Amgen Inc. shares rose 6% on Thursday after the Clinton administration eased Medicare reimbursement guidelines for its blockbuster anti-anemia drug, Epogen.
Thousand Oaks-based Amgen relies on Epogen for about half of its revenue, and most of that comes from Medicare. The change in rules for reimbursement took effect Tuesday, a Medicare spokesman said.
The change "is likely to propel [Epogen] back to double-digit growth rates," Meirav Chovav, analyst at Salomon Smith Barney, wrote in a report. She had been projecting Epogen sales growth of about 7% this year and 8% in 1999.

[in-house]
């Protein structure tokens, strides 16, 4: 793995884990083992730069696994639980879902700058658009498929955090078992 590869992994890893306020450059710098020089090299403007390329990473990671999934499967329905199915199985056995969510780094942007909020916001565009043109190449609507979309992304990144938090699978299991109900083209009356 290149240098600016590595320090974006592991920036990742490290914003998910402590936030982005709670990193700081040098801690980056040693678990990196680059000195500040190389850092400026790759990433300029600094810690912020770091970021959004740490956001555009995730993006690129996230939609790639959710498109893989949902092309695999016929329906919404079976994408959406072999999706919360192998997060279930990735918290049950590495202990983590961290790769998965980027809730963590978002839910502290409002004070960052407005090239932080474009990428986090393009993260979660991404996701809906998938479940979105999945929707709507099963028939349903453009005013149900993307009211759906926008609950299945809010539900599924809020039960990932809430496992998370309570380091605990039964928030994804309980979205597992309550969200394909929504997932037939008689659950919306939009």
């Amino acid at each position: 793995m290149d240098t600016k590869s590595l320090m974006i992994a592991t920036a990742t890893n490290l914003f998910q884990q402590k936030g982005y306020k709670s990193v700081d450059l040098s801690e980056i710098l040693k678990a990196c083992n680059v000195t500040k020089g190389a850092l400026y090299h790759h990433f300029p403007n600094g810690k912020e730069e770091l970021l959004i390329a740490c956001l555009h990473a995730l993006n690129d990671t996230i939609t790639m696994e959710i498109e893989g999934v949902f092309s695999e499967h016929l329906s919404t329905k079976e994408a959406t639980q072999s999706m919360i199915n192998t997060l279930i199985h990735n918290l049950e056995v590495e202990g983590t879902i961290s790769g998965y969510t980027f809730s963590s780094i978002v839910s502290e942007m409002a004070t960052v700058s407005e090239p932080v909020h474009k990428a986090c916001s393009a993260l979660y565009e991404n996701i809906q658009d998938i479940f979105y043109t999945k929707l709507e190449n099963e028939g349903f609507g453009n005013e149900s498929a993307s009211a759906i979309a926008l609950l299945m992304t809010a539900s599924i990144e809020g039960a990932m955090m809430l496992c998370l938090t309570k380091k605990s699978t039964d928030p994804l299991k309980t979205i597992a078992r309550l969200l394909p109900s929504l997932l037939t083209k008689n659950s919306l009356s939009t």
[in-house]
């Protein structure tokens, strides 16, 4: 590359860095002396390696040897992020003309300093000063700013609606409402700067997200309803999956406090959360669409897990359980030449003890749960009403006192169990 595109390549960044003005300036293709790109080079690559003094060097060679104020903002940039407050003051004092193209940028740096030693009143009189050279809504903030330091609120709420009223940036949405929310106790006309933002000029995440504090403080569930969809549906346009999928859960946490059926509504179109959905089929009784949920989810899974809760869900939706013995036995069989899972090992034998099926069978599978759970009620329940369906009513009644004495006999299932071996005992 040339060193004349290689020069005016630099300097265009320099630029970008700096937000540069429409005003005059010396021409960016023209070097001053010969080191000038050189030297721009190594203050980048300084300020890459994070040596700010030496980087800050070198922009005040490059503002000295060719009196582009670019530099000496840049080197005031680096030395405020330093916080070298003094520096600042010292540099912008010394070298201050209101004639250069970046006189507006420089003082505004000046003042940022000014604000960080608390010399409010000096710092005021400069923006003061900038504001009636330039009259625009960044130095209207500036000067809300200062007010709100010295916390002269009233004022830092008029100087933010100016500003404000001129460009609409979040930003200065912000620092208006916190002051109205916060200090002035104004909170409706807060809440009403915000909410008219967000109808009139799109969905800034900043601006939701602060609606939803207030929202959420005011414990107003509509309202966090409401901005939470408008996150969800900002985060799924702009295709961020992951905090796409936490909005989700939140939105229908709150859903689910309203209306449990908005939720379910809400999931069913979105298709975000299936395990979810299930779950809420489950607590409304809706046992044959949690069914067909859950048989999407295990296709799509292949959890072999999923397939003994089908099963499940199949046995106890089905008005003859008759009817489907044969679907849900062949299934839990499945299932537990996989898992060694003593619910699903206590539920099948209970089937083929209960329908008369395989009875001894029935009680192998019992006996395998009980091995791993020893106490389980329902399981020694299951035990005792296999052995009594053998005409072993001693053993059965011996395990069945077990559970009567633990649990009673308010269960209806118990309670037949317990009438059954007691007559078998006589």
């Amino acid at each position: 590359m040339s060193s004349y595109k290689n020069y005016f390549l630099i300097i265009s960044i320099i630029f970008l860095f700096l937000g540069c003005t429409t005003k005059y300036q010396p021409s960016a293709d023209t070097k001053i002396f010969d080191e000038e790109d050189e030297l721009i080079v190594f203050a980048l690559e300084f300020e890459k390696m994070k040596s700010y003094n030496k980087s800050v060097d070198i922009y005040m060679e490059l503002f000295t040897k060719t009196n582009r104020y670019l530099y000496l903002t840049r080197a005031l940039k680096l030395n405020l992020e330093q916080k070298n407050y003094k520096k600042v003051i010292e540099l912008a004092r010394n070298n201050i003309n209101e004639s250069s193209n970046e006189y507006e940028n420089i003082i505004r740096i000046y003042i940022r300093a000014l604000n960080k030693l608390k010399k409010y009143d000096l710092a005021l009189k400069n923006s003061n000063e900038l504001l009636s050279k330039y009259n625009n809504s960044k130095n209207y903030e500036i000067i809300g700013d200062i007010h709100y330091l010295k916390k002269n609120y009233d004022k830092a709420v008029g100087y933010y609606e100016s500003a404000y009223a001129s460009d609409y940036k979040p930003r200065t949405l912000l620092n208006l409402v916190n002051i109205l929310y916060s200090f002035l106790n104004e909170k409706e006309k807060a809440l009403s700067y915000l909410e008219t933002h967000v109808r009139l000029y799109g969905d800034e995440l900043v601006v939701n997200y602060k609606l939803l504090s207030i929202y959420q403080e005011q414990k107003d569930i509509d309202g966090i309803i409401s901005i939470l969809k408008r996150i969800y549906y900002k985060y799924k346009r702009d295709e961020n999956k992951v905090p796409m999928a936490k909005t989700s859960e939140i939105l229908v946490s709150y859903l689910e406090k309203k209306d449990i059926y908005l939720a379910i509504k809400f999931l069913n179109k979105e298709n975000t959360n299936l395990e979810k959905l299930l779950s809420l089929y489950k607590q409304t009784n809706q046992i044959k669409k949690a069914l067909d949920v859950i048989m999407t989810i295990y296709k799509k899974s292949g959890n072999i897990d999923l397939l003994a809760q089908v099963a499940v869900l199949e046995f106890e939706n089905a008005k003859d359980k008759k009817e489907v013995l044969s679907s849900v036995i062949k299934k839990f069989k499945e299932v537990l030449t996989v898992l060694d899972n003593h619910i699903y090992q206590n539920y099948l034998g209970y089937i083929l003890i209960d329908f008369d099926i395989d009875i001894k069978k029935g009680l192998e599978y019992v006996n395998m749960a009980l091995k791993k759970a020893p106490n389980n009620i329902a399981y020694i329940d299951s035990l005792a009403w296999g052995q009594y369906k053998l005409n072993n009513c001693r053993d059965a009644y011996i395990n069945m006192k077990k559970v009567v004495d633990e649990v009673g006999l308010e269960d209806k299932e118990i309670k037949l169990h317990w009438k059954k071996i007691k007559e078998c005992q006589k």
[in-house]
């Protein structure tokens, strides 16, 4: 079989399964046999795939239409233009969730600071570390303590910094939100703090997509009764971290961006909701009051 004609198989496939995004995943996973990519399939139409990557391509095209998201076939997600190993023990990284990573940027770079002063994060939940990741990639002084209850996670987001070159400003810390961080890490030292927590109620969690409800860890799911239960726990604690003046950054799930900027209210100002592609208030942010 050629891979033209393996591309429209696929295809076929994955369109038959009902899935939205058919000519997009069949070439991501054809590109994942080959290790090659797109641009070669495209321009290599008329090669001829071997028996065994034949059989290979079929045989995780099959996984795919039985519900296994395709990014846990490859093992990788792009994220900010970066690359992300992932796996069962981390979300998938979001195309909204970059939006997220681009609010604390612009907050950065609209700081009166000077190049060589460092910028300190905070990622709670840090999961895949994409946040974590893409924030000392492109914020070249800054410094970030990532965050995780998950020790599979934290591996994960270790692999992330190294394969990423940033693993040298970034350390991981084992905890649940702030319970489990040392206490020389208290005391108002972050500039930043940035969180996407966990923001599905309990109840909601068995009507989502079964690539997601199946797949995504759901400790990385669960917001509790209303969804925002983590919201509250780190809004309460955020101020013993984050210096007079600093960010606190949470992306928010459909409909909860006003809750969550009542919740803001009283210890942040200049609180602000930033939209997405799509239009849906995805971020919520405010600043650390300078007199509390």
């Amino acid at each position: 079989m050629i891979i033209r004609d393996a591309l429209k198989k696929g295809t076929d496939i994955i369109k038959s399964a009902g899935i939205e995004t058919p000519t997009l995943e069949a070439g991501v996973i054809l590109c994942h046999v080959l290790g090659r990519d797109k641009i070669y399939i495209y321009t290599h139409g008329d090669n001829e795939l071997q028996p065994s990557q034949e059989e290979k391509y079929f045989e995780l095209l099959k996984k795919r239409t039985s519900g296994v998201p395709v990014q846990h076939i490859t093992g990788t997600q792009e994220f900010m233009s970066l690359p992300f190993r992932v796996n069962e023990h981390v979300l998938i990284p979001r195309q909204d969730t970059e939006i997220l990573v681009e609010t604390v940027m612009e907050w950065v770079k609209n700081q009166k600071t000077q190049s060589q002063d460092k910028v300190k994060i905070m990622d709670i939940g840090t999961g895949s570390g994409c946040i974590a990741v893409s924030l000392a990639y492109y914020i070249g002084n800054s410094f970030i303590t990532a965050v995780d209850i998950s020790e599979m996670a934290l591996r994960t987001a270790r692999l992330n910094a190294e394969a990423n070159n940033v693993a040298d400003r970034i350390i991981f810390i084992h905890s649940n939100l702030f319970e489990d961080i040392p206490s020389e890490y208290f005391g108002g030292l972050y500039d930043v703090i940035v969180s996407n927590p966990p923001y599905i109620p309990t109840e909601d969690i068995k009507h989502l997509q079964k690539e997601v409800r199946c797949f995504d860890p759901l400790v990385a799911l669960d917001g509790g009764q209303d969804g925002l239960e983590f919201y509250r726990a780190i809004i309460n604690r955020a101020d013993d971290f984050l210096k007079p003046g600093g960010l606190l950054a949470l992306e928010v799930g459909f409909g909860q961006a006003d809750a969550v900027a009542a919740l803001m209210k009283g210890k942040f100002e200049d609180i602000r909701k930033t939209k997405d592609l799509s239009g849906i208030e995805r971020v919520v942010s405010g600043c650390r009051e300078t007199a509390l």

Amgen shares rose $3.38 to close at $58.38 in heavy trading on the Nasdaq.
This week's action relaxes Medicare's decision last September to impose strict guidelines for coverage of Epogen to treat anemia in kidney patients. The guidelines made certain patients ineligible for coverage of Epogen, which generates more than $1 billion a year in revenue. Some of those patients will now be eligible.
Amgen, for its part, said it couldn't comment on what impact the changes might have.
The company had been lobbying Congress heavily to ease the restrictions.